Matthieu Paley
  • The native cannot tell his own story and therefore it must be told for him. His illiterate and limited grasp of the world beyond his village and hut disqualifies him from commenting on his condition, and if he wants to he or she can only discuss on a finite set of topics: his poverty, his large family, poor education and infrastructure and his perpetually broken dreams and hopes for a future. Which is clear, from the way the native is photographed, an unlikely reality. Rarely is the native shown to be genuinely smiling, to be a human interacting and living a life with which the outsider can relate.
  • The native needs constant re-discovering. The story of the native can be written and re-written, with often the same details, recycled for an audience who might have already forgotten the wretched native from the previous publication. The natives existence is one that, over a century, has yet to be fully exposed, for the native is mysterious and his culture marred in secrecy. Iran, for example, has been ‘de-mystified’, ‘un-veiled’, its ‘hidden secrets’ exposed, it’s ‘cloaked culture’ unhooded. Yet after a century, Iran remains a deliciously unknown fruit that the Western reader loves to bite into whenever the opportunity presents itself.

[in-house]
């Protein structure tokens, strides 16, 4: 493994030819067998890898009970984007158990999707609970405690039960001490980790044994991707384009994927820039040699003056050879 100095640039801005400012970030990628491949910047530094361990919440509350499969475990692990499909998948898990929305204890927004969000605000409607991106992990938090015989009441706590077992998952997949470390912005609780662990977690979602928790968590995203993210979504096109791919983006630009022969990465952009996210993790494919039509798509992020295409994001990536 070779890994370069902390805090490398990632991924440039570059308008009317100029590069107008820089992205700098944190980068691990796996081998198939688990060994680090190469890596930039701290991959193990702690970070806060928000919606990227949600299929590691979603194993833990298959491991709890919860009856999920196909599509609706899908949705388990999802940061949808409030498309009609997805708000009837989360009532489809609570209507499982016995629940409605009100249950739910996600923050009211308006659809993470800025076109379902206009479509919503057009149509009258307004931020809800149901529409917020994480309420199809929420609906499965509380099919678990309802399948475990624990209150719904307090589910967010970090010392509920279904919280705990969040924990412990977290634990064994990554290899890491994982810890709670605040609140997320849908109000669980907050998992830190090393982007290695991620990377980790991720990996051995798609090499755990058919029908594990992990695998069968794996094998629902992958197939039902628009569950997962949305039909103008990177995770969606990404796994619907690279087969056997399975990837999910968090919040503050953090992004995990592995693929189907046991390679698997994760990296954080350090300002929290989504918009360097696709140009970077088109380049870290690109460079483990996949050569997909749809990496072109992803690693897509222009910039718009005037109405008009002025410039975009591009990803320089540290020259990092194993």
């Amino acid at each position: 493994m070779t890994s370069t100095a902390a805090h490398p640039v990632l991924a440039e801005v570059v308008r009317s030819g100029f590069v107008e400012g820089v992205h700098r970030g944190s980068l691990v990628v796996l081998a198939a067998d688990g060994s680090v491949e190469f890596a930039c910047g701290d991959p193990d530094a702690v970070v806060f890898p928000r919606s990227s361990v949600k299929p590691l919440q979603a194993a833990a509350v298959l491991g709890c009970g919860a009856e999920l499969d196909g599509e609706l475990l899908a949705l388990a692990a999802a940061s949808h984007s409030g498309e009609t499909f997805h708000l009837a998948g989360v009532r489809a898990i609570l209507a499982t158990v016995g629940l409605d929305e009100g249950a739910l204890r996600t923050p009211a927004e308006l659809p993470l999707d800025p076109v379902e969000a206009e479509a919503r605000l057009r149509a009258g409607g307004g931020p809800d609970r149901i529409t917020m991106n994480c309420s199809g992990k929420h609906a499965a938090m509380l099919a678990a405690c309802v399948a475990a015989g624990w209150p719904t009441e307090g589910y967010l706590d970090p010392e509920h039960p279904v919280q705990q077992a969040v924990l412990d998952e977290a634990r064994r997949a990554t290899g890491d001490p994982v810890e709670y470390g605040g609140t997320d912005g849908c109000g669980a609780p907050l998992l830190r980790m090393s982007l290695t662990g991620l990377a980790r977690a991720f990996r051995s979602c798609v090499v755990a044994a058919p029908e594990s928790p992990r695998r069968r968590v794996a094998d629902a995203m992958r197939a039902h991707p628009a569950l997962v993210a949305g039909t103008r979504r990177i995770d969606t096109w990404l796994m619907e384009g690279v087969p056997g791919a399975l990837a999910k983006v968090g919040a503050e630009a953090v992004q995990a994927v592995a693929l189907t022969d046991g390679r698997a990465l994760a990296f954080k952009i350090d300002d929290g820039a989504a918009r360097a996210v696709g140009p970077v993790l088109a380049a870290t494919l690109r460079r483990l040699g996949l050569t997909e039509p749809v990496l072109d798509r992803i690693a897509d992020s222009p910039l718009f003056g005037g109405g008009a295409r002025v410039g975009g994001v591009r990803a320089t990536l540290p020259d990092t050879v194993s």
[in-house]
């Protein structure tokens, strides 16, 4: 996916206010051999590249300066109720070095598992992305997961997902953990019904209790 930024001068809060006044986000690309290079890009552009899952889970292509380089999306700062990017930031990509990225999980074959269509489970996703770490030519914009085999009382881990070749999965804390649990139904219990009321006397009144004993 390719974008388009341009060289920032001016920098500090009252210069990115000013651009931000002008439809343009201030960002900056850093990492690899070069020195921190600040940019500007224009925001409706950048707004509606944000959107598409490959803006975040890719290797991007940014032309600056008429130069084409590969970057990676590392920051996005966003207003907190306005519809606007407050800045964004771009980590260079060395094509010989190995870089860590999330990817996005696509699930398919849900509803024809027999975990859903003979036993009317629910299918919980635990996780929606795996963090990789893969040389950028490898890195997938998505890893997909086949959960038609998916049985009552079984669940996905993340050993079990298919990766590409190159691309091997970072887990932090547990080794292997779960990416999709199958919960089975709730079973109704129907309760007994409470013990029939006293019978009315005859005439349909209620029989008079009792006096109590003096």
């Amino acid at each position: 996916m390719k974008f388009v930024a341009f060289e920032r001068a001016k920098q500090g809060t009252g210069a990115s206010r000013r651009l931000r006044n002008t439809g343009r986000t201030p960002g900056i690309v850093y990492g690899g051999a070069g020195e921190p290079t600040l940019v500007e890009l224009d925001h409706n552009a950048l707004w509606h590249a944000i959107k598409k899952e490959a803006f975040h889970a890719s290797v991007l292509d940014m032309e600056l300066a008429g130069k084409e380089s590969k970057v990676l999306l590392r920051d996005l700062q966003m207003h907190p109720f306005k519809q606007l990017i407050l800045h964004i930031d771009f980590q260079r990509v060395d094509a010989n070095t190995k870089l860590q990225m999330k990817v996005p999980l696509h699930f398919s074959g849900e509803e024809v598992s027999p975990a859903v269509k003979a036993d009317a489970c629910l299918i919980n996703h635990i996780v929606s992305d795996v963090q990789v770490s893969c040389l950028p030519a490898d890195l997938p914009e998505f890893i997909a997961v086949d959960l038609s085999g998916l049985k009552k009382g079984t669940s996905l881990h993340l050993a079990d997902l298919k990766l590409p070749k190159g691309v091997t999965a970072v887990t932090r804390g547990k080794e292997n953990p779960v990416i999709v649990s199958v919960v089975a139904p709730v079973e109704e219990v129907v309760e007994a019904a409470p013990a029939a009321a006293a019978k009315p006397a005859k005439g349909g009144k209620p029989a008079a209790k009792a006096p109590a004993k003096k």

Why does this all matter?

So what are the real world implications of photographing through the oriental lens:

  • Permission is rarely, if ever sought. Although street photography and the question of consent is open for debate, given the nature of outdoor photography, photographers rarely think consent to be integral part of the practice when it comes to photographing portraits or personal spaces. The East is known for its hospitality to guests, especially foreigners, and this kindness is easily exploitable.
  • Boundaries do not exist. And if there is one, it does not apply to the Western Photographer. The mysterious happenings behind a door, a curtain or a bedroom wall are to be explored and captured. It’s as if the photographer owes it to himself to shine light on the unknown at any cost, and he will keep crossing boundaries until something dark and alluring will appear, and if nothing is found, photographing the native in his most personal intimate space will do. For example, the photographer Yasmin Mund photographed a set of families asleep on their rooftops. Ms Mund, without seeking and consent, photographed and then had her photo published on multiple global outlets. The photo includes fully and partially naked children and women. Ms Mund’s photo won multiple accolades, including one by National Geographic in 2016. The caption to the original photo was so racially insensitive, it was heavily trimmed after I pushed National Geographic to withdraw the award and remove the photo.
It was 5:30 a.m. and I had just arrived in Varanasi, India, off a sleeper train. I got to my guesthouse and instinctively climbed the seven flights of stairs to see the sunrise over the famous Ganges River. As I looked over the side of the rooftop terrace, my jaw dropped in disbelief. Below were mothers, fathers, children, cats, dogs, and monkeys all sleeping on their roofs. It was midsummer in Varanasi and sleeping without air-conditioning was pretty difficult. Can you spot the curry?” – Yasmin Mund

Sharbat Gula, taken by Steve McCury